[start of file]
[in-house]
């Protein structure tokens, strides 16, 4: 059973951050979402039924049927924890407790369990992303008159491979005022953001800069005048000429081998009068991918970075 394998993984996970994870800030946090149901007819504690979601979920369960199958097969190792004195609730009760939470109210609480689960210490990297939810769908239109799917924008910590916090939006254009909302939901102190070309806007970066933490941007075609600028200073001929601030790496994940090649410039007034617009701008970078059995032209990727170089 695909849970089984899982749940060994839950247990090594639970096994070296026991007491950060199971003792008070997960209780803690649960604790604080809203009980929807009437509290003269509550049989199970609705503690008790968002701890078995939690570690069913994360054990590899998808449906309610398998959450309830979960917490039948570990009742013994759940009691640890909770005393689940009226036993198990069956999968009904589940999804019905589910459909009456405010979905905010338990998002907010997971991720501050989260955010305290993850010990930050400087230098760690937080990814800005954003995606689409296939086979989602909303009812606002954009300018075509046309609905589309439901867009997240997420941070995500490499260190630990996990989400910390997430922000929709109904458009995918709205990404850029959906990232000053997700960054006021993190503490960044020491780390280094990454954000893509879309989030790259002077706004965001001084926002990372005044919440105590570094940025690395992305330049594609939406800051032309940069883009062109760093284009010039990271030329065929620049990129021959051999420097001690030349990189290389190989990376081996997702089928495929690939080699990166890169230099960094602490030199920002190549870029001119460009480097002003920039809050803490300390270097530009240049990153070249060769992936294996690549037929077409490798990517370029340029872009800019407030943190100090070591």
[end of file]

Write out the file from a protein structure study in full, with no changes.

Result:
[in-house]
């Protein structure tokens, strides 16, 4: 059973951050979402039924049927924890407790369990992303008159491979005022953001800069005048000429081998009068991918970075 394998993984996970994870800030946090149901007819504690979601979920369960199958097969190792004195609730009760939470109210609480689960210490990297939810769908239109799917924008910590916090939006254009909302939901102190070309806007970066933490941007075609600028200073001929601030790496994940090649410039007034617009701008970078059995032209990727170089 695909849970089984899982749940060994839950247990090594639970096994070296026991007491950060199971003792008070997960209780803690649960604790604080809203009980929807009437509290003269509550049989199970609705503690008790968002701890078995939690570690069913994360054990590899998808449906309610398998959450309830979960917490039948570990009742013994759940009691640890909770005393689940009226036993198990069956999968009904589940999804019905589910459909009456405010979905905010338990998002907010997971991720501050989260955010305290993850010990930050400087230098760690937080990814800005954003995606689409296939086979989602909303009812606002954009300018075509046309609905589309439901867009997240997420941070995500490499260190630990996990989400910390997430922000929709109904458009995918709205990404850029959906990232000053997700960054006021993190503490960044020491780390280094990454954000893509879309989030790259002077706004965001001084926002990372005044919440105590570094940025690395992305330049594609939406800051032309940069883009062109760093284009010039990271030329065929620049990129021959051999420097001690030349990189290389190989990376081996997702089928495929690939080699990166890169230099960094602490030199920002190549870029001119460009480097002003920039809050803490300390270097530009240049990153070249060769992936294996690549037929077409490798990517370029340029872009800019407030943190100090070591």